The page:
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Author Topic: Rag paper, why use it?  (Read 7166 times)
feppe
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« on: August 12, 2007, 04:00:53 PM »
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I just finished watching the excellent From Paper To Print tutorial - thanks for the non-DRM downloadable format! -, and didn't get an answer to the question I was dying to learn: why would I want to use rag/matter paper? Michael and Jeff touch upon it in the tutorial, but don't offer a "real" answer outside of the tactile feeling rag paper has. Is that it?

When I tried matte papers I was quite disappointed about the muted blacks - many of my photographs are urban night-time long exposures, and really benefit from deep, rich blacks. But obviously a lot of fine art printers use rag paper. What am I missing?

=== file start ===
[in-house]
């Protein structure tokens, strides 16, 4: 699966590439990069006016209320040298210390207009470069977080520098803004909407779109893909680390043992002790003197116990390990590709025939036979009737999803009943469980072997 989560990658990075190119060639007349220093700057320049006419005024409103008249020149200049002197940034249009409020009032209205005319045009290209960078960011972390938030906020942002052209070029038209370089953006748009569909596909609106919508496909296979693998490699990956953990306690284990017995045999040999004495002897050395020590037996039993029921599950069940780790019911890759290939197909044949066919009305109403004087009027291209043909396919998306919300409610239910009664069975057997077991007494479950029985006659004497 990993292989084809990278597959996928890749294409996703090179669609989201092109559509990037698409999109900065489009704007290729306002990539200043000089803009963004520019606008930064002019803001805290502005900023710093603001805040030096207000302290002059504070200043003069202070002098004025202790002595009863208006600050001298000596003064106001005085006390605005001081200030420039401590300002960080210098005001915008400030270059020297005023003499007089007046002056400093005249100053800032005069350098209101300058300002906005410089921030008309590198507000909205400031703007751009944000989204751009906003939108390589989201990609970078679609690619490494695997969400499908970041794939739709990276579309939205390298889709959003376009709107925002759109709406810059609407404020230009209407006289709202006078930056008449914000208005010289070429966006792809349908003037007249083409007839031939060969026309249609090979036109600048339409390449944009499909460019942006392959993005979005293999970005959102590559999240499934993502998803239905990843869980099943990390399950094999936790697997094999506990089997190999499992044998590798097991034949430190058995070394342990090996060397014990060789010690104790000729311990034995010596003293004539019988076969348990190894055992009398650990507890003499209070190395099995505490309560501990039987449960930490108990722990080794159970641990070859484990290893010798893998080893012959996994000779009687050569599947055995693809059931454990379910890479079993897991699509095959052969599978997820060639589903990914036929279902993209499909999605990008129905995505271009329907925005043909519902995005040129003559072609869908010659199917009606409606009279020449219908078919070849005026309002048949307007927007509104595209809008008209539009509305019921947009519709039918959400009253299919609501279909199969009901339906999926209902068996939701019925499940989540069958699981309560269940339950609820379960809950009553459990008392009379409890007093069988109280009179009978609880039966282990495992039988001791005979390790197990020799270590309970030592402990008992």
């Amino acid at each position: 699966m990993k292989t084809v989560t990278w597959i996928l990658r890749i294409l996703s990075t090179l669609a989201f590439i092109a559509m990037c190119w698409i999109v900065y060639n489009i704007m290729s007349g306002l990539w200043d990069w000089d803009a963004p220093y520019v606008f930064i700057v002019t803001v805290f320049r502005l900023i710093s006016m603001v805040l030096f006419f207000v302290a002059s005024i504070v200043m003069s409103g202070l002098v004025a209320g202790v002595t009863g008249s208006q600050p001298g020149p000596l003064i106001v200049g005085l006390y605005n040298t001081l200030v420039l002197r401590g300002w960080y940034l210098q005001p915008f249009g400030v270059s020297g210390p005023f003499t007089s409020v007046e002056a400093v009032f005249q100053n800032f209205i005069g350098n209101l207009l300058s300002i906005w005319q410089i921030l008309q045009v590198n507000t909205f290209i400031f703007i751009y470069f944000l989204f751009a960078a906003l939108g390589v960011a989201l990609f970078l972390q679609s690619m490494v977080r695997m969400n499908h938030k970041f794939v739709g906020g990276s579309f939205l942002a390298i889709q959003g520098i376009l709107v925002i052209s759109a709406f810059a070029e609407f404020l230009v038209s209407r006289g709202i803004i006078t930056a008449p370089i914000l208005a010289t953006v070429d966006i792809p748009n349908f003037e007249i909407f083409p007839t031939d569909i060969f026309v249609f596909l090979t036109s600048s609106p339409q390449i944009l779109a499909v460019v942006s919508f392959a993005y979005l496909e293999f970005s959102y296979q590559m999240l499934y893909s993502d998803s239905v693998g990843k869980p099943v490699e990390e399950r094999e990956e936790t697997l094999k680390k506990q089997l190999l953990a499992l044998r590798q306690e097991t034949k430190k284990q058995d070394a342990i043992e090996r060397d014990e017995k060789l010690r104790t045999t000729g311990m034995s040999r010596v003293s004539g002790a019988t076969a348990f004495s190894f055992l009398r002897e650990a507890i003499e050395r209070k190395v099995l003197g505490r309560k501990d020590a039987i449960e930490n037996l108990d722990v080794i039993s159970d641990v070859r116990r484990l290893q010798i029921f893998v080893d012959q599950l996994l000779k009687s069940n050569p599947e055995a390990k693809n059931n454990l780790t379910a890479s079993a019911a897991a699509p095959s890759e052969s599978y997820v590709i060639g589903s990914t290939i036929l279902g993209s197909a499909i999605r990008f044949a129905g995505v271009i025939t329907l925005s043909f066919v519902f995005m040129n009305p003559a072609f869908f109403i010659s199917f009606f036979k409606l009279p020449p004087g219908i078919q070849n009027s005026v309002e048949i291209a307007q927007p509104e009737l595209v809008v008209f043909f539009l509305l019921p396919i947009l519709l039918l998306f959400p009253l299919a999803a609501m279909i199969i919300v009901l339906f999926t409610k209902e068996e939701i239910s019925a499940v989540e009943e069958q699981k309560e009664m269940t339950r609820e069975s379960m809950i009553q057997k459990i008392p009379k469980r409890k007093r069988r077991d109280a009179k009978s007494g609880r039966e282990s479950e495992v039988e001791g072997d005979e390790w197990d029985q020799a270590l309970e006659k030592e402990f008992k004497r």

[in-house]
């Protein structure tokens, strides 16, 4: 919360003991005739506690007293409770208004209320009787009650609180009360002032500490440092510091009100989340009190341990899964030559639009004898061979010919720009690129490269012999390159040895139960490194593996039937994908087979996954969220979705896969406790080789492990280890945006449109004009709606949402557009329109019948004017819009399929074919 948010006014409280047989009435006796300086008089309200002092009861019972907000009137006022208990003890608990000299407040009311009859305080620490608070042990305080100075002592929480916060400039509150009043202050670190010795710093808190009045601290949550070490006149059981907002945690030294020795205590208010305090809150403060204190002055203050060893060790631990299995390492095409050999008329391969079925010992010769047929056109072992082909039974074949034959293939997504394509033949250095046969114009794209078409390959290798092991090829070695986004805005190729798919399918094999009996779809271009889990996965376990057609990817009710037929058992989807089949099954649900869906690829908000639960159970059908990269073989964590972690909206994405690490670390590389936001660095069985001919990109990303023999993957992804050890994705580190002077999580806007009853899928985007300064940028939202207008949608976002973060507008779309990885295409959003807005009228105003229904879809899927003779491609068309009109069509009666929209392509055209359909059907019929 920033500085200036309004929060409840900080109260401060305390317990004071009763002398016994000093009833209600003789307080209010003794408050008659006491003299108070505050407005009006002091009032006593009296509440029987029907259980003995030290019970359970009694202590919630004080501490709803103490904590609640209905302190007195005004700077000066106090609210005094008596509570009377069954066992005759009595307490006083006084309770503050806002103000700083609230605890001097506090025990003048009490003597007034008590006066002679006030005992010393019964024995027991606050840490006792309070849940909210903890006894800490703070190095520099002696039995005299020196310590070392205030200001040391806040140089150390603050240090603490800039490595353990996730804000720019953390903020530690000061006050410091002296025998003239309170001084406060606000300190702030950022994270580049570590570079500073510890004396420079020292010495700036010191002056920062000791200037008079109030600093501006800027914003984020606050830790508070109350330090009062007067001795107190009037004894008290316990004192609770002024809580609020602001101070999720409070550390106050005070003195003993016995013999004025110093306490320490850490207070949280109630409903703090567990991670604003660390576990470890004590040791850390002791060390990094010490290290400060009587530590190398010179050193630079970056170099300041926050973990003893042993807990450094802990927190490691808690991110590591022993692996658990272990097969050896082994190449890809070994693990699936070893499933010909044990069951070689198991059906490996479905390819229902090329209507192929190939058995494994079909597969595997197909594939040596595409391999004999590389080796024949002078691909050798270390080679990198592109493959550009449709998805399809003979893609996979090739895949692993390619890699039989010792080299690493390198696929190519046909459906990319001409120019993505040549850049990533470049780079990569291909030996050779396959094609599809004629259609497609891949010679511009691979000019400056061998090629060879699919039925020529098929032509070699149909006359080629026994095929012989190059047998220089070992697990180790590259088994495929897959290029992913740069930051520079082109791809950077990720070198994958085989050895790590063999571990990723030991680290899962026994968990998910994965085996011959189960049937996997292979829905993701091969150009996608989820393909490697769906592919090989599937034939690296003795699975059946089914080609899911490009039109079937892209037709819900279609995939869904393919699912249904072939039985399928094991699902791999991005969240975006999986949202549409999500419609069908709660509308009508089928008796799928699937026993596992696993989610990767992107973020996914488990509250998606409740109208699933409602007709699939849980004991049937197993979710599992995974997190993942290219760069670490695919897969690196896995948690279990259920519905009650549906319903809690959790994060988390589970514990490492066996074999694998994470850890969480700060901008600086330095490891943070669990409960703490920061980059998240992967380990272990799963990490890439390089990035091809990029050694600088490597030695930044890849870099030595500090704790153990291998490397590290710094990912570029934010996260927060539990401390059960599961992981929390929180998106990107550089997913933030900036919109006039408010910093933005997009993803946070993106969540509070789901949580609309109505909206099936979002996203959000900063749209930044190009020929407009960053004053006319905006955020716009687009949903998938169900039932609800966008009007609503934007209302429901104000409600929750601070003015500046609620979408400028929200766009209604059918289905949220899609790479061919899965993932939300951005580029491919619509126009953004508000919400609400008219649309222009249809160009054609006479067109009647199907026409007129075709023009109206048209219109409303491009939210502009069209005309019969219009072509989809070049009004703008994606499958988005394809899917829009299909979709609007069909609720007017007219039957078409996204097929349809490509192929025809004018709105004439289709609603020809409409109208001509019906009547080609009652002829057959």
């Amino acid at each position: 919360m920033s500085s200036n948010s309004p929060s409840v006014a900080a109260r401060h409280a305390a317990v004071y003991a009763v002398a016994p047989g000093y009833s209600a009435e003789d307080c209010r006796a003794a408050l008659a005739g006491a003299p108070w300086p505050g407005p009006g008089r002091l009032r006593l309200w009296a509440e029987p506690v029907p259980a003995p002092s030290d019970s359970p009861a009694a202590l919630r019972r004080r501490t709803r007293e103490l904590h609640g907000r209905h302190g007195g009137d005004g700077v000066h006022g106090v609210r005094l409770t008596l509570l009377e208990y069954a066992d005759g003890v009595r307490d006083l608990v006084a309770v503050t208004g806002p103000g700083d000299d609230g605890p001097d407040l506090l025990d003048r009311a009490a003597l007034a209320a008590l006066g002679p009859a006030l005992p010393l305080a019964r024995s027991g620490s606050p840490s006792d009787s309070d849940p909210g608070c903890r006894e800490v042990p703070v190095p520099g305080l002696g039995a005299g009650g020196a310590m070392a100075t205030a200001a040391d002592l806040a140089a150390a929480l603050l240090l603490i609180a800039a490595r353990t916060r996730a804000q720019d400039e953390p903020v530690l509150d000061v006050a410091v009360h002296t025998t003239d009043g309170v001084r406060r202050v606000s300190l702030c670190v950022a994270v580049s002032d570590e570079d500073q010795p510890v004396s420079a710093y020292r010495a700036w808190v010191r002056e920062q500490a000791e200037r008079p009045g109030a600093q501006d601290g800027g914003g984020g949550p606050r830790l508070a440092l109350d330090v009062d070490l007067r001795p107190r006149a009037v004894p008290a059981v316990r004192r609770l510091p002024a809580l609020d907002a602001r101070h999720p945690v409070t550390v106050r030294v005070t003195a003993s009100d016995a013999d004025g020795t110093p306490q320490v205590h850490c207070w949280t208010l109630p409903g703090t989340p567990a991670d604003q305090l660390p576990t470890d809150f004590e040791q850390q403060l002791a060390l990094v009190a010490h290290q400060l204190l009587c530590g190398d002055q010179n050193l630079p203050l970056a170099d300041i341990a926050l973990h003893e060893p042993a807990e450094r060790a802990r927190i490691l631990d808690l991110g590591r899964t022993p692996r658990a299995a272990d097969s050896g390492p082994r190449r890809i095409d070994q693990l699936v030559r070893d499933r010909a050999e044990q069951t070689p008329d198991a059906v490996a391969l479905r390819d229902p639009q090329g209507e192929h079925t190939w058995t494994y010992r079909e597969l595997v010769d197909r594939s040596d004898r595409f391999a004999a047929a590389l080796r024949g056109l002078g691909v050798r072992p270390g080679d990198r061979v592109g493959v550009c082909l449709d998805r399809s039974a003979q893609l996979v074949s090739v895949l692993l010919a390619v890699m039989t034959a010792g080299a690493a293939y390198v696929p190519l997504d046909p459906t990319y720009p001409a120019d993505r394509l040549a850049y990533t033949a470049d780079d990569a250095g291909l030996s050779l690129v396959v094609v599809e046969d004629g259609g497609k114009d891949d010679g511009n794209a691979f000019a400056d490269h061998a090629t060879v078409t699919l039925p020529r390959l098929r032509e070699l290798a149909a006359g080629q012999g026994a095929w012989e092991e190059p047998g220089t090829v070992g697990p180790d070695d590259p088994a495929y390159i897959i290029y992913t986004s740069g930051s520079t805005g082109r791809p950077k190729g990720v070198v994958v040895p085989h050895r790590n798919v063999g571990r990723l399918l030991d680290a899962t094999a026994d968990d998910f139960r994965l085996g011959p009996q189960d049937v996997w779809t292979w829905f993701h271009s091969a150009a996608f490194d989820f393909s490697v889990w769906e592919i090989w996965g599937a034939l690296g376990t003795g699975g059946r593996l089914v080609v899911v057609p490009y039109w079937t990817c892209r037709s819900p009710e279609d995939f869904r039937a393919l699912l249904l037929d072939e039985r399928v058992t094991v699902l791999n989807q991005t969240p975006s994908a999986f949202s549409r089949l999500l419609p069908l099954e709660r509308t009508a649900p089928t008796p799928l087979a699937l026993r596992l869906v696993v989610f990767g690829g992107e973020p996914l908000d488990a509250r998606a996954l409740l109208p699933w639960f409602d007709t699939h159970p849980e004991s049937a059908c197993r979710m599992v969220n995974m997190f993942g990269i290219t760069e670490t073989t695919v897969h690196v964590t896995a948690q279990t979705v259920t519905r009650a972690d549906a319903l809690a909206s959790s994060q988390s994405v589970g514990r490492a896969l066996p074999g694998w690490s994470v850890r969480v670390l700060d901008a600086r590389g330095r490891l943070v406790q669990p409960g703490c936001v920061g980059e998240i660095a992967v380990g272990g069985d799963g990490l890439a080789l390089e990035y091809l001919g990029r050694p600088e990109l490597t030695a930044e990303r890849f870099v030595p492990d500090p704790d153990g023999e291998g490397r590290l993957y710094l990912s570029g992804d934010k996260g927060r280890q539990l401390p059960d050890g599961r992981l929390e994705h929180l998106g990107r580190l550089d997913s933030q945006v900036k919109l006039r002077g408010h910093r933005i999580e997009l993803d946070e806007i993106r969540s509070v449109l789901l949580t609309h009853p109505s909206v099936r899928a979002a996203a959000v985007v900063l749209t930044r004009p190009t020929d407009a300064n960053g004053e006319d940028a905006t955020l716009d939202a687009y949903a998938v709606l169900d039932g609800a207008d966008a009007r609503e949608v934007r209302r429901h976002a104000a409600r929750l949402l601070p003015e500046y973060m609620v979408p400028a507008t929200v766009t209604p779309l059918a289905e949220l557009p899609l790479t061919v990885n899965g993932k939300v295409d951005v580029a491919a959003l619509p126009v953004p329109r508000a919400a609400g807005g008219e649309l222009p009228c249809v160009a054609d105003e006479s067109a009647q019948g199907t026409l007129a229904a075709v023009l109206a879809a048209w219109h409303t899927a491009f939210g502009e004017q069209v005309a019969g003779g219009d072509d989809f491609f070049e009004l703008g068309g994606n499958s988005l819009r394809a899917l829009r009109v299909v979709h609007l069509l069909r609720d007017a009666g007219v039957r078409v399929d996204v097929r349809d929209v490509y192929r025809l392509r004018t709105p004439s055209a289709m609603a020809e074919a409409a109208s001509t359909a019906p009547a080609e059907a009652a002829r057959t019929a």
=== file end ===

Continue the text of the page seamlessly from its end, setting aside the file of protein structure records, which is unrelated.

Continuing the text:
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michael
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« Reply #1 on: August 12, 2007, 04:40:45 PM »
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It's all a matter of taste, and of application. If your prints are going to be framed behind glass or acrylic then you should likely go with a resin coated paper. If they will be experienced directly, ie: held in the hand, then the look and feel of a fine art rag paper is likely preferable.

A new generation of papers coming this Fall will offer the high Dmax of photo papers with the tradition look and feel of traditional silver gelatin papers. We've had a few attempts before, but a couple of these new papers really seem to have nailed it. Watch for them. There will be reviews here within the next couple of months.

Michael
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feppe
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« Reply #2 on: August 12, 2007, 04:47:25 PM »